“Wow!  That’s really nice of you!” he exclaimed.

She went on: “I spend a couple of hours each Sunday morning, relaxing by this lake and helping these little guys out.  It’s my own strange way of making a difference.”

“But don’t most freshwater turtles live their whole lives with algae and scum hanging from their shells?” he asked.

“Yep, sadly, they do,” she replied.

He scratched his head.  “Well then, don’t you think your time could be better spent?  I mean, I think your efforts are kind and all, but there are freshwater turtles living in lakes all around the world.  And 99% of these turtles don’t have kind people like you to help them clean off their shells.  So, no offense… but how exactly are your efforts here truly making a difference?”

The woman laughed aloud.  She looked down at the turtle in her lap, scrubbed off the last piece of algae from its shell, and said, “If this little guy could talk, he’d tell you I just made all the difference in the world.”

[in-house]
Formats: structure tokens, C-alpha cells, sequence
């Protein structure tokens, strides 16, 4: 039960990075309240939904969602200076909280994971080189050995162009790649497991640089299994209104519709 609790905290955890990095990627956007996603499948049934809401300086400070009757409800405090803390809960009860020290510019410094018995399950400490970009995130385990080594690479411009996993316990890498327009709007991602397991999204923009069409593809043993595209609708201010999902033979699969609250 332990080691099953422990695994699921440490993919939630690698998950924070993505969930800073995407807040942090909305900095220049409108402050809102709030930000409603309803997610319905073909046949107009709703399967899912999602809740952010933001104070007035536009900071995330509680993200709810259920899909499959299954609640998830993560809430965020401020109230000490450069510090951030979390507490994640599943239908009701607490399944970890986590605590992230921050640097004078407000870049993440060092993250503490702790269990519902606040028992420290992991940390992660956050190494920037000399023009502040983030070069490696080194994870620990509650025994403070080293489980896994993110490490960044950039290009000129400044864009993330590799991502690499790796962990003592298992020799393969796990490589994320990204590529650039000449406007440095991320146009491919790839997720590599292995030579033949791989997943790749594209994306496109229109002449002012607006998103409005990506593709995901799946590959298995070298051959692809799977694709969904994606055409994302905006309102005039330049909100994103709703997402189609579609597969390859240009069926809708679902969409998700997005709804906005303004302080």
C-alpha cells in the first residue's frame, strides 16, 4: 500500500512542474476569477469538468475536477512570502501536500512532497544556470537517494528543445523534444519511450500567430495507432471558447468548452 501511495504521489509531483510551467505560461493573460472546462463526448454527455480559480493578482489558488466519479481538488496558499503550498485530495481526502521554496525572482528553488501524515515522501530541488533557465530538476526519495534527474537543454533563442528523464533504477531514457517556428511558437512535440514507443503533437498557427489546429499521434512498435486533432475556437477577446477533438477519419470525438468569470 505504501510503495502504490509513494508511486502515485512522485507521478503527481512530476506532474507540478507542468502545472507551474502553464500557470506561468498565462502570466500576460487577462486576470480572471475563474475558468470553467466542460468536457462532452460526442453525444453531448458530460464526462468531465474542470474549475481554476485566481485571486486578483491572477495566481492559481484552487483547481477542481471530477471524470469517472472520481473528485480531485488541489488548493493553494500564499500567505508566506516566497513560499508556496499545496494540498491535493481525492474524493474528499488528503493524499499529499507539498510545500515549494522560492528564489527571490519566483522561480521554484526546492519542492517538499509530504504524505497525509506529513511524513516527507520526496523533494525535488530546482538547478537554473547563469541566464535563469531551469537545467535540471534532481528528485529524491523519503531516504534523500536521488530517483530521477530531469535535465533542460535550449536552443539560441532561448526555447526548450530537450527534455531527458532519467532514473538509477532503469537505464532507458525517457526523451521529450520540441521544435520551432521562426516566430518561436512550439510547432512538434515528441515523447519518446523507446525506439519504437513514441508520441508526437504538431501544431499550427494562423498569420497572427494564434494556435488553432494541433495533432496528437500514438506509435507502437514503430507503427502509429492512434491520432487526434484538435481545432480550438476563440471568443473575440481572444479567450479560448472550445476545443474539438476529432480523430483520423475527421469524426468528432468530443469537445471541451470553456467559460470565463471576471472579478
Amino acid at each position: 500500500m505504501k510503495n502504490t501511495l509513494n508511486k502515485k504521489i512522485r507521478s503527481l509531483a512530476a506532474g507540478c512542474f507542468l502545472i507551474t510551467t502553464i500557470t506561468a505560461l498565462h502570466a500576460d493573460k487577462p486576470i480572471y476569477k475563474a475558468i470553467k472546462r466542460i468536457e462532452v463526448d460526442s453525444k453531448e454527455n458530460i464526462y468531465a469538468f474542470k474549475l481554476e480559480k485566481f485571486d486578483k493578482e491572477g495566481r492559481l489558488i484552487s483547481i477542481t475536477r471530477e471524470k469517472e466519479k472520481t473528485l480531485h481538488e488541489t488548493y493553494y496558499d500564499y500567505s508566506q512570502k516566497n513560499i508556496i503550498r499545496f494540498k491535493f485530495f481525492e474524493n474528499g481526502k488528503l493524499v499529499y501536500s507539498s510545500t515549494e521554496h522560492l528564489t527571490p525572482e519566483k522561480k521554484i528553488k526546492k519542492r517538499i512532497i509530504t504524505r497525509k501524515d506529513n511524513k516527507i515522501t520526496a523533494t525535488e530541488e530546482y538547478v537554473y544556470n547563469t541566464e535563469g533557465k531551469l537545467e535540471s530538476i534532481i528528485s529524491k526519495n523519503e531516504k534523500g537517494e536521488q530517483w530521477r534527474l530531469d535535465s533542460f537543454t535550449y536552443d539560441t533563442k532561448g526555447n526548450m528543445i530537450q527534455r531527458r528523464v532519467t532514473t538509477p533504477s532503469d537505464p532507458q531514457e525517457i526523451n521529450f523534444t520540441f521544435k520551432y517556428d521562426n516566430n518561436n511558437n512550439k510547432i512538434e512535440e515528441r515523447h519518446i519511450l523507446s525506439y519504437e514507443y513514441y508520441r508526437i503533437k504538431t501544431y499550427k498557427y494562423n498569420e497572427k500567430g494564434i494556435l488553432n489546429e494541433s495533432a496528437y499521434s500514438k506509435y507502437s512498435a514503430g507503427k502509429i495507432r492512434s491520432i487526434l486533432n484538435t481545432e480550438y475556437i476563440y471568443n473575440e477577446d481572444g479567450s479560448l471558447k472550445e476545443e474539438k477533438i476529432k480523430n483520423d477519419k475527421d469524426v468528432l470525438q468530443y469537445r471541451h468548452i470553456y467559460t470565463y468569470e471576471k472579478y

The obvious message here is that each person can make a difference in the world even if it is on a small scale, one person or one action at a time. Even if the woman cannot help all the turtles in the world, her small action has brought change to the ones in front of her. 

The other question we are probably all asking is “If the turtle would normally live his life this way, why do anything at all? Would he know any different if she had not helped?”

For me the answer is “Because if we have the power to make a difference, no matter how small, are we not in some way obliged to act?”  Isn’t that what tikkun olam is all about?  Small acts of kindness performed to repair the world?

Over the past 4 years I have stood here and asked for your support in our community.  I have asked for your participation, your engagement and your money.  I would like to wholeheartedly thank those of you who have answered those calls.   As I stand here today delivering my final appeal, I again ask for that support but I need something more.

As with so many congregations across the country, our membership and attendance is declining.  Our congregation is also aging and we lack a large pool of young adults living and maturing in our community working to take over the reins of leadership.  The natural extension of that decline is that we no longer have the number of steady annual contributions and large donations.  It was not that long ago that we had to add rows of seating in the back to accommodate the crowds during the High Holidays and now we are barely able to fill what we have.  Too often we worry about making a minyan during Shabbat or for other holiday services.